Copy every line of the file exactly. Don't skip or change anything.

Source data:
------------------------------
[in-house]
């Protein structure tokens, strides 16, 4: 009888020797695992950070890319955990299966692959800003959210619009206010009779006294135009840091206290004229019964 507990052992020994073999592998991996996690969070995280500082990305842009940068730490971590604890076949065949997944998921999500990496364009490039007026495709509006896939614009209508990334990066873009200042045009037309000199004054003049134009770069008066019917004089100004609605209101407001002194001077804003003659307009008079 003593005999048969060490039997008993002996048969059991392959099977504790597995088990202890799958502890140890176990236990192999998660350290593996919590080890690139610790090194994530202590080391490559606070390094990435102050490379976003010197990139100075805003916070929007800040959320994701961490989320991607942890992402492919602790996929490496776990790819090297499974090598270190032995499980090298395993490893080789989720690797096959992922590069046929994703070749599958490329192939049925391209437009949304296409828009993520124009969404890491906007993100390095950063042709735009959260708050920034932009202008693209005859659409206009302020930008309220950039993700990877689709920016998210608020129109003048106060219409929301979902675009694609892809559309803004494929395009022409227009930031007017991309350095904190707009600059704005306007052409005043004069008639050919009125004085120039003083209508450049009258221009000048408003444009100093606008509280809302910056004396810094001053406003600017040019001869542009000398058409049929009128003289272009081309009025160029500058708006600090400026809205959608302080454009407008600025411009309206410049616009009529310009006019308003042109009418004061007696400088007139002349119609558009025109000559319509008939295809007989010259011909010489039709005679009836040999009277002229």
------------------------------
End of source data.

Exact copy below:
[in-house]
């Protein structure tokens, strides 16, 4: 009888020797695992950070890319955990299966692959800003959210619009206010009779006294135009840091206290004229019964 507990052992020994073999592998991996996690969070995280500082990305842009940068730490971590604890076949065949997944998921999500990496364009490039007026495709509006896939614009209508990334990066873009200042045009037309000199004054003049134009770069008066019917004089100004609605209101407001002194001077804003003659307009008079 003593005999048969060490039997008993002996048969059991392959099977504790597995088990202890799958502890140890176990236990192999998660350290593996919590080890690139610790090194994530202590080391490559606070390094990435102050490379976003010197990139100075805003916070929007800040959320994701961490989320991607942890992402492919602790996929490496776990790819090297499974090598270190032995499980090298395993490893080789989720690797096959992922590069046929994703070749599958490329192939049925391209437009949304296409828009993520124009969404890491906007993100390095950063042709735009959260708050920034932009202008693209005859659409206009302020930008309220950039993700990877689709920016998210608020129109003048106060219409929301979902675009694609892809559309803004494929395009022409227009930031007017991309350095904190707009600059704005306007052409005043004069008639050919009125004085120039003083209508450049009258221009000048408003444009100093606008509280809302910056004396810094001053406003600017040019001869542009000398058409049929009128003289272009081309009025160029500058708006600090400026809205959608302080454009407008600025411009309206410049616009009529310009006019308003042109009418004061007696400088007139002349119609558009025109000559319509008939295809007989010259011909010489039709005679009836040999009277002229």